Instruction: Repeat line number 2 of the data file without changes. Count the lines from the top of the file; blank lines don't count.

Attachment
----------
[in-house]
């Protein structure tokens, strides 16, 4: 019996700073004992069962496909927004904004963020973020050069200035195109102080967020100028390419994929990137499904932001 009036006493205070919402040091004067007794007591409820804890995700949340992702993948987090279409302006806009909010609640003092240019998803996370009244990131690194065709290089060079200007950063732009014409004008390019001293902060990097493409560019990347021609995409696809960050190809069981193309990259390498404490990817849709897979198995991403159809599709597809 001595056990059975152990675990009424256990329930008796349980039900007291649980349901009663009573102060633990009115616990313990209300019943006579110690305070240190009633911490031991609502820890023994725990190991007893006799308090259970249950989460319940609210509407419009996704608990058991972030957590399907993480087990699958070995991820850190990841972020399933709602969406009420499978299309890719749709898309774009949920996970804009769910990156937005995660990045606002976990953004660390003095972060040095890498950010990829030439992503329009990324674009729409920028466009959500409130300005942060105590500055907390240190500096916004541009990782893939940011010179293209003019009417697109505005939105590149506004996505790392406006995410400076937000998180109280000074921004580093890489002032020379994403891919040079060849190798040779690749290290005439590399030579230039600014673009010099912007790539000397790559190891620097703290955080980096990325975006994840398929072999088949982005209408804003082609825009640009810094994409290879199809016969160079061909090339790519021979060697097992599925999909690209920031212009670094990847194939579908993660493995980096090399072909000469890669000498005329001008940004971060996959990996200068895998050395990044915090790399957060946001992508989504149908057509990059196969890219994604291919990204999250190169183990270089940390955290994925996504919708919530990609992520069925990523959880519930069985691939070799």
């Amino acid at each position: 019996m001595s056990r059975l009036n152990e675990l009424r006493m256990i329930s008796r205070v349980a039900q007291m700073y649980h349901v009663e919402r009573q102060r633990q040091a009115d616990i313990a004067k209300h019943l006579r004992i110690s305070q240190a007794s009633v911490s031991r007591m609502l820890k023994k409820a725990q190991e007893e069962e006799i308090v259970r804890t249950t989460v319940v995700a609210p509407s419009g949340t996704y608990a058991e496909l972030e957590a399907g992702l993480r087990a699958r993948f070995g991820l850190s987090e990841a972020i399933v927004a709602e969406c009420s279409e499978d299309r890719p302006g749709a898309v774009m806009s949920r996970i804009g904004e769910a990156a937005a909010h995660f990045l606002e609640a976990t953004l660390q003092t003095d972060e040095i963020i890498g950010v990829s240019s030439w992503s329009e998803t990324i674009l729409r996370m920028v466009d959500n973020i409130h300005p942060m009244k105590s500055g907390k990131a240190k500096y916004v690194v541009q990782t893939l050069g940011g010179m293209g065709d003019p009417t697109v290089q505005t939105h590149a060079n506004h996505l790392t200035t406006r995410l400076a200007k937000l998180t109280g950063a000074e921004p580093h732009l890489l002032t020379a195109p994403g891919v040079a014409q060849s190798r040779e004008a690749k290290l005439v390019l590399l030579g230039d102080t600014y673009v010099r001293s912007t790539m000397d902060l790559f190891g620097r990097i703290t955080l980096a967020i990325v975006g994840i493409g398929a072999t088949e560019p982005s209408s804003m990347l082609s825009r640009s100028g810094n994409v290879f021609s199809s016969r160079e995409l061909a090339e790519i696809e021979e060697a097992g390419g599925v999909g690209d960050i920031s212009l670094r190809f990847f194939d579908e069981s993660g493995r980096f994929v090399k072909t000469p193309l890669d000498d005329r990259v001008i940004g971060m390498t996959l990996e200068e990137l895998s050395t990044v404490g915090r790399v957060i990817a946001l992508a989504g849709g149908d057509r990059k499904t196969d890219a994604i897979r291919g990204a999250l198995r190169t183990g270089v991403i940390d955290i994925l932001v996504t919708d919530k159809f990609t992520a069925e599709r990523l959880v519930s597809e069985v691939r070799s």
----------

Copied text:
């Protein structure tokens, strides 16, 4: 019996700073004992069962496909927004904004963020973020050069200035195109102080967020100028390419994929990137499904932001 009036006493205070919402040091004067007794007591409820804890995700949340992702993948987090279409302006806009909010609640003092240019998803996370009244990131690194065709290089060079200007950063732009014409004008390019001293902060990097493409560019990347021609995409696809960050190809069981193309990259390498404490990817849709897979198995991403159809599709597809 001595056990059975152990675990009424256990329930008796349980039900007291649980349901009663009573102060633990009115616990313990209300019943006579110690305070240190009633911490031991609502820890023994725990190991007893006799308090259970249950989460319940609210509407419009996704608990058991972030957590399907993480087990699958070995991820850190990841972020399933709602969406009420499978299309890719749709898309774009949920996970804009769910990156937005995660990045606002976990953004660390003095972060040095890498950010990829030439992503329009990324674009729409920028466009959500409130300005942060105590500055907390240190500096916004541009990782893939940011010179293209003019009417697109505005939105590149506004996505790392406006995410400076937000998180109280000074921004580093890489002032020379994403891919040079060849190798040779690749290290005439590399030579230039600014673009010099912007790539000397790559190891620097703290955080980096990325975006994840398929072999088949982005209408804003082609825009640009810094994409290879199809016969160079061909090339790519021979060697097992599925999909690209920031212009670094990847194939579908993660493995980096090399072909000469890669000498005329001008940004971060996959990996200068895998050395990044915090790399957060946001992508989504149908057509990059196969890219994604291919990204999250190169183990270089940390955290994925996504919708919530990609992520069925990523959880519930069985691939070799």